COVID-19

COVID-19 Will Devastate the Economic Fortunes of Those Who Are Already Struggling

Uncle Tetsu Japanese Cheesecake opened its first Toronto store five years ago this Wednesday. Almost immediately, it gained a cult following, with downtown lineups approaching two hours.

On Sunday, there was no line at all. In fact, I was the only one in the store, which allowed me plenty of room for the required social distancing. This was the Uncle Tetsu location at Pacific Mall, a famously bustling Asian-themed indoor arcade that is usually packed on weekends. But when I arrived during peak early-afternoon hours, the parking lot was a third full. The lone server told me (from the prescribed distance of at least six feet) that business is down by almost 75 percent. From what I saw inside the mall, that estimate seemed optimistic. Almost all of the kiosks were open. But the clerks, all wearing face masks, outnumbered the customers.

Even at the best of times, the vendors who sell phone cases, watches, rice cookers, humidifiers, and sunglasses at Pacific Mall operate on thin profit margins. The same is true of small businesses all over Toronto, whose owners often struggle to pay last month’s rent with this week’s cash flow. Shut down these undercapitalized operations for a month of effective quarantine—let alone two, or three, or six—and the economic prognosis becomes terminal. Their former customers will simply join the growing herd who, even before COVID-19, were moving to Amazon and other online retailers. No matter how long the acute phase of the coronavirus pandemic lasts, our response to this pandemic will change our world by turbocharging the migration to digital and long-distance commerce, thereby pushing uncountable small businesses (and many large ones) into bankruptcy and stripping their employees of jobs.

During a pandemic such as this, governments can, and should, set reasonable limits on travel, retail business operations, and public gatherings. A century ago, the death toll from the 1918 influenza epidemic was needlessly inflated because governments acted too slowly. As late as September, 1918, nine months after the Spanish Flu claimed its first American victims, Philadelphia infamously held a parade that attracted 200,000 people. The next month, 11,000 of the city’s residents died from the disease—more than the entire COVID-19 death toll to date.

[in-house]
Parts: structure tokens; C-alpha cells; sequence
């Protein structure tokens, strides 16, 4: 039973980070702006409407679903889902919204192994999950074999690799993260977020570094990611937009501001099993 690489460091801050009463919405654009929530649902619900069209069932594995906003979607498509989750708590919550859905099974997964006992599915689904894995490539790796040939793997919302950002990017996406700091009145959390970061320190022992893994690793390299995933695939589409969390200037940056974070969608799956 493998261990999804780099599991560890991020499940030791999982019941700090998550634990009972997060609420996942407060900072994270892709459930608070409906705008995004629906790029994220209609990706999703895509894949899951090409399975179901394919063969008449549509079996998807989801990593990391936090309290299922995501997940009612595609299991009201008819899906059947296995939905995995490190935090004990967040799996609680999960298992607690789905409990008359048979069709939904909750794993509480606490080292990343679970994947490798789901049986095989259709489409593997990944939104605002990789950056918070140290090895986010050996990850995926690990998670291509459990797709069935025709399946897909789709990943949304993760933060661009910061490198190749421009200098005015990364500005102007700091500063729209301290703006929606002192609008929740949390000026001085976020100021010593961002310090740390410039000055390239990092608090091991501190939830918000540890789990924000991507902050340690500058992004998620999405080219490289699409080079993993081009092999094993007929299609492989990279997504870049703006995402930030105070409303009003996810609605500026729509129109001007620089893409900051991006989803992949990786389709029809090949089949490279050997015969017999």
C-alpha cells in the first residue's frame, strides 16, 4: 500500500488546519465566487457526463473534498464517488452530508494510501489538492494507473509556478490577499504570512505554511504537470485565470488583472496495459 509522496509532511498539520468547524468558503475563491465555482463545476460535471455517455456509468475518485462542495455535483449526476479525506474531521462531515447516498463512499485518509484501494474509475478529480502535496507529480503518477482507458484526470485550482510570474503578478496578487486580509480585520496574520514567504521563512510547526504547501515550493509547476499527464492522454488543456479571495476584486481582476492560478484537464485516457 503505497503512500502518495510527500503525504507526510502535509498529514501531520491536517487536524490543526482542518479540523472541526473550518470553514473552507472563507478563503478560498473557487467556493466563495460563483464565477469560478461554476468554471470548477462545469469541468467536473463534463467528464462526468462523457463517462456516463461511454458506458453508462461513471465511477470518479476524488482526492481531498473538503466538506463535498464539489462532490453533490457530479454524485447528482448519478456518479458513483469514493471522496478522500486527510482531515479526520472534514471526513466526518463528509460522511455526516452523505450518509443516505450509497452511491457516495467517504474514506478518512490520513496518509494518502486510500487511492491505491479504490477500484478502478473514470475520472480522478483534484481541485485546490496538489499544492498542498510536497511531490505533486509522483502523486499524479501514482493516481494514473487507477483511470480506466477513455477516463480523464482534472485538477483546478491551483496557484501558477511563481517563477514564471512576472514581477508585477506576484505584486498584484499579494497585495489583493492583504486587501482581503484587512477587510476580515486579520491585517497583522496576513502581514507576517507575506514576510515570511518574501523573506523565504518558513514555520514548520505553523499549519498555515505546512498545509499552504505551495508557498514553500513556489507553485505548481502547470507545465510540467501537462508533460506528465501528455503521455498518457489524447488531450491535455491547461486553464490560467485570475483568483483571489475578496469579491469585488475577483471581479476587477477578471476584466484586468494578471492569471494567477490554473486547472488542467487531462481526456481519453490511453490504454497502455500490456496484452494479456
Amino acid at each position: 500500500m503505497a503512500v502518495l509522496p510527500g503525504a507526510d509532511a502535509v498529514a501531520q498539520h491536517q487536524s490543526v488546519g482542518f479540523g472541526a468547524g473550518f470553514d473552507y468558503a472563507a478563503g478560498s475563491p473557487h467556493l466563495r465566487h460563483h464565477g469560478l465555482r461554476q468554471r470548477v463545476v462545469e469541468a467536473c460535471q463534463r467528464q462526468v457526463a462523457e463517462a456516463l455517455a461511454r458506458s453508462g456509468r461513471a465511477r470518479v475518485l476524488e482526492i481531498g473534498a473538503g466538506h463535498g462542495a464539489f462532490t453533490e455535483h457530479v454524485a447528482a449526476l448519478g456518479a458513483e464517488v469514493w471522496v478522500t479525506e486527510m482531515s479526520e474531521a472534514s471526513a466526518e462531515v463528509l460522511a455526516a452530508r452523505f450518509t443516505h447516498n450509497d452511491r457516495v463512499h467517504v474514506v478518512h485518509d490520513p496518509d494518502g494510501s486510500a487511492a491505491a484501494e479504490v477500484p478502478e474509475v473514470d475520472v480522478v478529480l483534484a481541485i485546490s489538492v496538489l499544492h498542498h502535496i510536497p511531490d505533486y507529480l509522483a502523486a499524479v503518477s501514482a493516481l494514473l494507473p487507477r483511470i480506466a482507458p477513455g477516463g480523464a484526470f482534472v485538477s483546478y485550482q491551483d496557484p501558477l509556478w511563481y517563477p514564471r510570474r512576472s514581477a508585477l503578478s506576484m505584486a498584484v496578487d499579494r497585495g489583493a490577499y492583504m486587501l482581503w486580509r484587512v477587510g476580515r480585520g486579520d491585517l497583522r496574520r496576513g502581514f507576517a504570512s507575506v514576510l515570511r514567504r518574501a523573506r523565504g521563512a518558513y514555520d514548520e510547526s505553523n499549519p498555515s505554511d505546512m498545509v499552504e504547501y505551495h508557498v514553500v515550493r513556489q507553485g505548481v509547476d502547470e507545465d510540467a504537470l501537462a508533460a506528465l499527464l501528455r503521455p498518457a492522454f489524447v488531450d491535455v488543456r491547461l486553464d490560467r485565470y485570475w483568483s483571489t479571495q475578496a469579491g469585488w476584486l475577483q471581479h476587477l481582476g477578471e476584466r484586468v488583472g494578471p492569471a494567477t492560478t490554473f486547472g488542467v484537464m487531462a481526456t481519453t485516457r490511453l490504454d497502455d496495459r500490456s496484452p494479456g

The good news is that aggressive prevention measures have shown themselves to be effective, insofar as governments enforce them systematically. In China, where the pandemic began, the epidemiological curve of COVID-19 laboratory-confirmed cases shows a rapid rise in late January, followed by a steady decline in February. The curve for the Western Pacific region as a whole started sloping downward in early March. South Korea was seeing almost 500 new cases per day as recently as March 7th. That has now dropped to about 100. Much of the news is now bleak, because many Western nations, Italy in particular, are still in the acceleration phase of their epidemiological curves, and so the global numbers are surging at more than 10,000 new cases per day. But the evidence from Asia shows that the spread of the disease can be drastically slowed. As the World Health Organization noted on March 12th, “this is a controllable pandemic.” Unfortunately, the economic price of that control is going to be enormous.

The economic burden of COVID-19 will be borne least by those who already live privileged lives. As a writer, editor, and podcaster, I can work from wherever I like. Many white-collar professionals have the same option, and are exercising it in the face of the pandemic, a practice that not only helps “flatten the curve,” but also allows them to deal with school and day-care closures. This crisis is far more challenging for waiters, cooks, health workers, dry cleaners, store clerks, and truck drivers. Staying at home—either by choice or necessity—usually means no income, which eventually means no home.

The local concert venue in my neighbourhood, Danforth Music Hall, now has a marquee sign that reads “Please Take Care of Each Other. See You All Soon!” A neighbour quipped that this was awesome news, since we’d no longer have traffic and parking issues whenever a big act comes to play. He was joking, but it was a rich person’s joke. The reality is that it isn’t just metalheads and goths who will be shut out of the music hall, but also the dozens of people who earn a paycheck as bouncers, ticket-takers, cleaners, and bartenders. Some businesses are trying to keep paychecks going during the COVID-19 pandemic. But for many, perhaps most, that will be impossible.

The chatter you hear these days is all about the latest COVID-19 “conference call” within their organizations, on which the company’s various managers, strategists, lawyers, communications specialists, and brand managers figure out how to ride out the next few months—including how many people they’ll send home from work, either with or without pay, in the interests of safety and savings. As you read this, the fates of legions of ordinary bricks-and-mortar on-site workers are being decided on such calls.

That’s the world we’ve always lived in. But COVID-19 makes the reality of that world all the more stark, and all the more cruel. There’s the conference-call people. And there’s everyone else.